In a state, like Pennsylvania where Time and Date are of the Essence, how you count the days can be very important. And believe it or not, not everyone counts days the same.
As Realtors we are not meant to practice law, as we are not lawyers and are not licensed as such. But, recently many agents have been inserting clauses into the agreement of sale that change dates in the contract.
When I get a signed agreement of sale I use a spreadsheet to let all the parties know the deadlines and the dates to which I and my clients are working. This hopefully avoids any pitfalls where an agent counts differently to you as upfront, you are laying out the timeline of the deal for inspections, appraisals, replies to inspections, HOA document response and appraisals.
In the Pennsylvania agreement our days start counting from the time the last party signs the agreement, that is day ZERO, the next day is DAY 1 etc. There is no such thing as holidays and business days, all days are the same. However, as mentioned above some agents have been inserting or asking for buyers to insert, Any days which fall on a weekend or holiday shall be pushed to the next business day. This can suddenly extend an inspection period or appraisal period and the agreement becomes subjective rather than set.
Even without this clause being inserted you can have agents get confused, even experienced agents, especially those who do not realize that now that the forms we use are changed regularly as we all use online forms, and these can be changed at will to adapt to legal changes required in the contract by the state or the State Realtor Association.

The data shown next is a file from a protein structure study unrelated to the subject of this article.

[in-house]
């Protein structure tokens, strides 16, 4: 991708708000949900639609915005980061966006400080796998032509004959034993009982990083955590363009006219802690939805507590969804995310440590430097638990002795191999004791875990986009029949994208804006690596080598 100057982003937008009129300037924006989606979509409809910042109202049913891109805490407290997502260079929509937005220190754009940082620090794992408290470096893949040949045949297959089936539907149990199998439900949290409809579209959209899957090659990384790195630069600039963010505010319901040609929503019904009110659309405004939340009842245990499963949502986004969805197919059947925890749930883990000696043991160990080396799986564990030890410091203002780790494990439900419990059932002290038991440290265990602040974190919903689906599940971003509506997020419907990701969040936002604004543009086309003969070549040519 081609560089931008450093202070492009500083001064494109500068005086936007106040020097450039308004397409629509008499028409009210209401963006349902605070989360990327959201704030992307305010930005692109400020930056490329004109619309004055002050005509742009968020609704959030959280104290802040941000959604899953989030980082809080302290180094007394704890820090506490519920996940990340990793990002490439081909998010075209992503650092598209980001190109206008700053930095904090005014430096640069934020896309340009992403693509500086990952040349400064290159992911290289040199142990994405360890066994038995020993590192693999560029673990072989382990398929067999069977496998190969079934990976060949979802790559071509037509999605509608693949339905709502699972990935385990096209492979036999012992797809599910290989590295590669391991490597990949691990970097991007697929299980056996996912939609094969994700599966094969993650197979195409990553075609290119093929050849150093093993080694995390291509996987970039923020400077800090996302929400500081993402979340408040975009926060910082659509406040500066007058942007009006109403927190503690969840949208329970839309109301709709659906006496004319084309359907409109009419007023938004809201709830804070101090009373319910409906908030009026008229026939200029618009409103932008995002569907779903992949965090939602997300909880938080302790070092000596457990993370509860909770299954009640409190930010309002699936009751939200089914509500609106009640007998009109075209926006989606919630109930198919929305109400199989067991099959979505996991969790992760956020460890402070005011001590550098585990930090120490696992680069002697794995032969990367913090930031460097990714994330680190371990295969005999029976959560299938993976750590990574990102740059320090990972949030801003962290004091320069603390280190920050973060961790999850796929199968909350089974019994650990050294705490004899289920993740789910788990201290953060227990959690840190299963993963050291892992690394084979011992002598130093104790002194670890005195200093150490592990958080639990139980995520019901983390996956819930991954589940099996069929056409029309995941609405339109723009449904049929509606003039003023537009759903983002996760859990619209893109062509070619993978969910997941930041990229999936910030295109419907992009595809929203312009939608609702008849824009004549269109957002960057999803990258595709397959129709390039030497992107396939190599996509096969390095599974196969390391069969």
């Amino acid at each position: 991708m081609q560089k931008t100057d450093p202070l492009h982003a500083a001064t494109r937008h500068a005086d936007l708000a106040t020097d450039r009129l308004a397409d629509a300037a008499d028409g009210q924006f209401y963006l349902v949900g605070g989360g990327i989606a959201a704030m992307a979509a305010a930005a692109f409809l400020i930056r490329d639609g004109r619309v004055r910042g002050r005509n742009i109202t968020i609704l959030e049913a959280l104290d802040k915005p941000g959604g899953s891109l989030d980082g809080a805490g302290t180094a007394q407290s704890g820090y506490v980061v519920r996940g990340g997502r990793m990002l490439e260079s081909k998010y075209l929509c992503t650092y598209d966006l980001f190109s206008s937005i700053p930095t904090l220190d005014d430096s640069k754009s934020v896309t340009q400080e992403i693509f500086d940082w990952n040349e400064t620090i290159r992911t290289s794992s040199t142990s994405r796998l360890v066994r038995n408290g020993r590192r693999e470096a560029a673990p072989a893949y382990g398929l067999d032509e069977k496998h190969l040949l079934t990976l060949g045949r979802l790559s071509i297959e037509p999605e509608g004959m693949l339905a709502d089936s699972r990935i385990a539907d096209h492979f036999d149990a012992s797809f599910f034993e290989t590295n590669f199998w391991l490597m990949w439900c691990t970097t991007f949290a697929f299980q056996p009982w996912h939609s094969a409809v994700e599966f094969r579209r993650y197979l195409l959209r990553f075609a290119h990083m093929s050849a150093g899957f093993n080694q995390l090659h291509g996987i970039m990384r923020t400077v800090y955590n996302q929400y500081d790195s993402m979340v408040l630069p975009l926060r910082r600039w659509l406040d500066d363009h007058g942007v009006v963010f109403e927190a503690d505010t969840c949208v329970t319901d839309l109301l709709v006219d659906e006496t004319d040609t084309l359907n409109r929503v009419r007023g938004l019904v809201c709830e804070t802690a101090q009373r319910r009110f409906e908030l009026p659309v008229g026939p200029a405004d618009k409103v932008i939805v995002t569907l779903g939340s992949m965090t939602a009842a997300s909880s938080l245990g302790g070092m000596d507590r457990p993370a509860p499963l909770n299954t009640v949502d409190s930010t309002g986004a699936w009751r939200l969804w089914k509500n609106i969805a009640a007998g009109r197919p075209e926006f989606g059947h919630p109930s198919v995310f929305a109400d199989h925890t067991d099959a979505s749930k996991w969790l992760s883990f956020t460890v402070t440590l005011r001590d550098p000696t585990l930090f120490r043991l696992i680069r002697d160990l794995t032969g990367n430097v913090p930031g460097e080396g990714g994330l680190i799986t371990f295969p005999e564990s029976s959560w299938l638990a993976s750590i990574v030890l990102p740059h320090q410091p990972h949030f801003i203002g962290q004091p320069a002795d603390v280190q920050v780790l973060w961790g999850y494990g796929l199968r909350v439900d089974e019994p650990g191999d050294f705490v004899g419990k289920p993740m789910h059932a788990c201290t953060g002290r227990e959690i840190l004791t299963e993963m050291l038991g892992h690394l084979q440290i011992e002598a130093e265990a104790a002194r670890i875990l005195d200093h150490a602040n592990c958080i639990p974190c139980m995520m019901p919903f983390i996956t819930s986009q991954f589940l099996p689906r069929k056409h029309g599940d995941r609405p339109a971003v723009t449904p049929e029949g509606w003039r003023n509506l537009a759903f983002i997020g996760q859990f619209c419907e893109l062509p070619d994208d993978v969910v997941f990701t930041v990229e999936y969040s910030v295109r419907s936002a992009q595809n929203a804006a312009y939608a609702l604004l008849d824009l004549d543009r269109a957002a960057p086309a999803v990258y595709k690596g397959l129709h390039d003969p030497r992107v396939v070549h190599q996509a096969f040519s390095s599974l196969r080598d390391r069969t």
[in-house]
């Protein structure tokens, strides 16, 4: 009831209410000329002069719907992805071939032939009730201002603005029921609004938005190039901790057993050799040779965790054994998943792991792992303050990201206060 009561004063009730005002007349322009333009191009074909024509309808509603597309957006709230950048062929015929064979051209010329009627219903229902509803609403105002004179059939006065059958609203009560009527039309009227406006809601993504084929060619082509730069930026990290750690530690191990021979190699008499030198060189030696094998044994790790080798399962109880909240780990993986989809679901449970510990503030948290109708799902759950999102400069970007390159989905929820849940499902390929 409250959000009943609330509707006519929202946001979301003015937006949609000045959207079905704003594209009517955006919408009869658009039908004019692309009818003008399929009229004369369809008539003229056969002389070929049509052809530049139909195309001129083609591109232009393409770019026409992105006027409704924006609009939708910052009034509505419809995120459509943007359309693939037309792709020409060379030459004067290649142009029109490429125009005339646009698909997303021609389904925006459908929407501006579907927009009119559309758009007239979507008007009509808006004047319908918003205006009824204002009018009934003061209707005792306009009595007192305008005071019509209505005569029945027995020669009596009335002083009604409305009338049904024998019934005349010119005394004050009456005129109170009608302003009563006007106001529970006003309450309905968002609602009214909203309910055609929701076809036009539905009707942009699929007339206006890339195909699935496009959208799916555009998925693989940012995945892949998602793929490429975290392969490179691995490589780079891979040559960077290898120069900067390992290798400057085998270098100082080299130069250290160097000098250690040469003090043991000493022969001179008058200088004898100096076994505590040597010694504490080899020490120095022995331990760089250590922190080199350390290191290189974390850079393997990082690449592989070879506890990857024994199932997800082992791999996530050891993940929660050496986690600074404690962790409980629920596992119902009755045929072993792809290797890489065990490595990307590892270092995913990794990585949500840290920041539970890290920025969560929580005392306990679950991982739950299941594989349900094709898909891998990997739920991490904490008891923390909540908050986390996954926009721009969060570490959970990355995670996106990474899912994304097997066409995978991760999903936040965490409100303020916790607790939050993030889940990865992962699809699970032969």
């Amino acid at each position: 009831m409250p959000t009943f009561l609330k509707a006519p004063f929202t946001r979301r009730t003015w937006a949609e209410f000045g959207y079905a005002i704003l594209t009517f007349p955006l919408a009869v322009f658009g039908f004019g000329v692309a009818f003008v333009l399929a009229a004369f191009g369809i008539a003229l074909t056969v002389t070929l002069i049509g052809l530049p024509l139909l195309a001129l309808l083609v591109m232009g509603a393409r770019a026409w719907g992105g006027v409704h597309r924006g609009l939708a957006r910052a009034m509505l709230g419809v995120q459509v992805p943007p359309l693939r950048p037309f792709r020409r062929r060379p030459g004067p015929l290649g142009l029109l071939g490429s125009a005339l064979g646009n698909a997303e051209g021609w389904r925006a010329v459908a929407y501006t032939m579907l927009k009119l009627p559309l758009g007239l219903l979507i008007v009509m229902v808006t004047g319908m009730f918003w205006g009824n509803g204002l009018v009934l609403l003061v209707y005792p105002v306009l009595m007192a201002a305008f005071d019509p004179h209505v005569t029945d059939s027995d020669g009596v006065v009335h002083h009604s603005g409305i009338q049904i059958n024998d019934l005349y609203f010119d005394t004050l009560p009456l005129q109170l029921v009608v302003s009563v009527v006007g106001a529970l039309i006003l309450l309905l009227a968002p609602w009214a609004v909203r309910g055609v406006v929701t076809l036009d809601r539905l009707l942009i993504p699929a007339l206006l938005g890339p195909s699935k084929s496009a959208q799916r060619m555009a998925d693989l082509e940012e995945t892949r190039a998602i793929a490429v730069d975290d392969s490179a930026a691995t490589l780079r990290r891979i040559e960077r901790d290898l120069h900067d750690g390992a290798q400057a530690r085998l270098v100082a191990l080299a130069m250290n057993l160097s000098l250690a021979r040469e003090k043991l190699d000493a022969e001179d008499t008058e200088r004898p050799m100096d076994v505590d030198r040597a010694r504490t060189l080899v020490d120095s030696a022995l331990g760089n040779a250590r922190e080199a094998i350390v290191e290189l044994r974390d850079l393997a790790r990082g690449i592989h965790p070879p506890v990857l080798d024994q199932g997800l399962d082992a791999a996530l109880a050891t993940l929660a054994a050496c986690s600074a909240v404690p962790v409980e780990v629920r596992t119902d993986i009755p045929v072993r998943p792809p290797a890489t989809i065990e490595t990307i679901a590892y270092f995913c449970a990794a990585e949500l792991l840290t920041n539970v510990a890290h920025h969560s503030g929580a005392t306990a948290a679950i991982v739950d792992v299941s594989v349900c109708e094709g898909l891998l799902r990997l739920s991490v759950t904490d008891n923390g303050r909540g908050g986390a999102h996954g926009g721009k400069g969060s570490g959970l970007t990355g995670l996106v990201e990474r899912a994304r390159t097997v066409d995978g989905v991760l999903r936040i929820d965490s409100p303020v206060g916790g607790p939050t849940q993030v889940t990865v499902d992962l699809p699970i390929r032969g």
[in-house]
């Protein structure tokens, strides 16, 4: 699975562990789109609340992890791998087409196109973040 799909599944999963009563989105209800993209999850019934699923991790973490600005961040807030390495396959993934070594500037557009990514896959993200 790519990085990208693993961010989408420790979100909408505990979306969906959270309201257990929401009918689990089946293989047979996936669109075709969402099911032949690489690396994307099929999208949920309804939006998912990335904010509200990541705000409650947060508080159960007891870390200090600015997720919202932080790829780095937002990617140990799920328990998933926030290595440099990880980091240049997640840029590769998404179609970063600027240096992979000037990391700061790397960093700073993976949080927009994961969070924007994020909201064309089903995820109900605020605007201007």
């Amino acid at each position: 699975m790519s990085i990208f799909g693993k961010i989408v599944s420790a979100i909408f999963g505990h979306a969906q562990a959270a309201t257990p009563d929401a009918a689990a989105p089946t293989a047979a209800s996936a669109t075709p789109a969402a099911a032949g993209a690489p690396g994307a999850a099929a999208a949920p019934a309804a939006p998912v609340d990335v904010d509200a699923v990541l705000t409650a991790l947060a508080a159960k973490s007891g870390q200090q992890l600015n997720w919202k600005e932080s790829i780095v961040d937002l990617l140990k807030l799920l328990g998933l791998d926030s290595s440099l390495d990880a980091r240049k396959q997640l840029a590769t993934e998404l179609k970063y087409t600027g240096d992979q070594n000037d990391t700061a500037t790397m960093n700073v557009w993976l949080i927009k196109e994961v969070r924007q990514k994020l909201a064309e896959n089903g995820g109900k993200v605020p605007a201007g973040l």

For example, how we count our inspection days has changed. It used to be that a buyer could select a number of days to perform their inspections, make a response and then the seller had a set number of days to respond and finally the buyer once that response was received had another set number of days to accept, or withdraw.
This always led to confusion, so the agreement was changed, making each of these periods a set number of days. For example, Realtor A has written the agreement to give their buyer 10 days to perform inspections, and the seller to have 5 days to respond and the buyer then to have 2 days to decide what to do. This provides a total of 17 days total to finalize the inspection period.
However, we ran into an experienced Realtor after this change was made who insisted that as the response was actually made on day 8 that day 13 was now the final response date from the seller. But the phrasing in our agreement explicitly states this is not the case, that the seller has till day 15.
This experienced seller was asked to read the agreement carefully, which she refused to do as she had written many agreements over the years and knew what the agreement said. It was explained carefully to her that the agreement had recently changed, and her clients had signed an updated agreement of sale, allowing the seller to respond by day 15.
There was a good reason for this change, as many Realtors had advised our State Association that they often ended up going backwards and forwards with inspection requests and responses from the seller, and having a firm deadline was more helpful than the period keep getting shortened from when the response was initially given.
The agent eventually read the agreement and came to understand her mistake, but not till she had been very rude about our knowledge of the agreement and our deadlines. Luckily all worked out, and buyer and seller reached an agreement that both could live with and went to settlement on the day in the agreement.
Sometimes, you have to be gentle and make sure all parties, Realtors, clients and inspectors are on the same understanding of deadlines where they are important.
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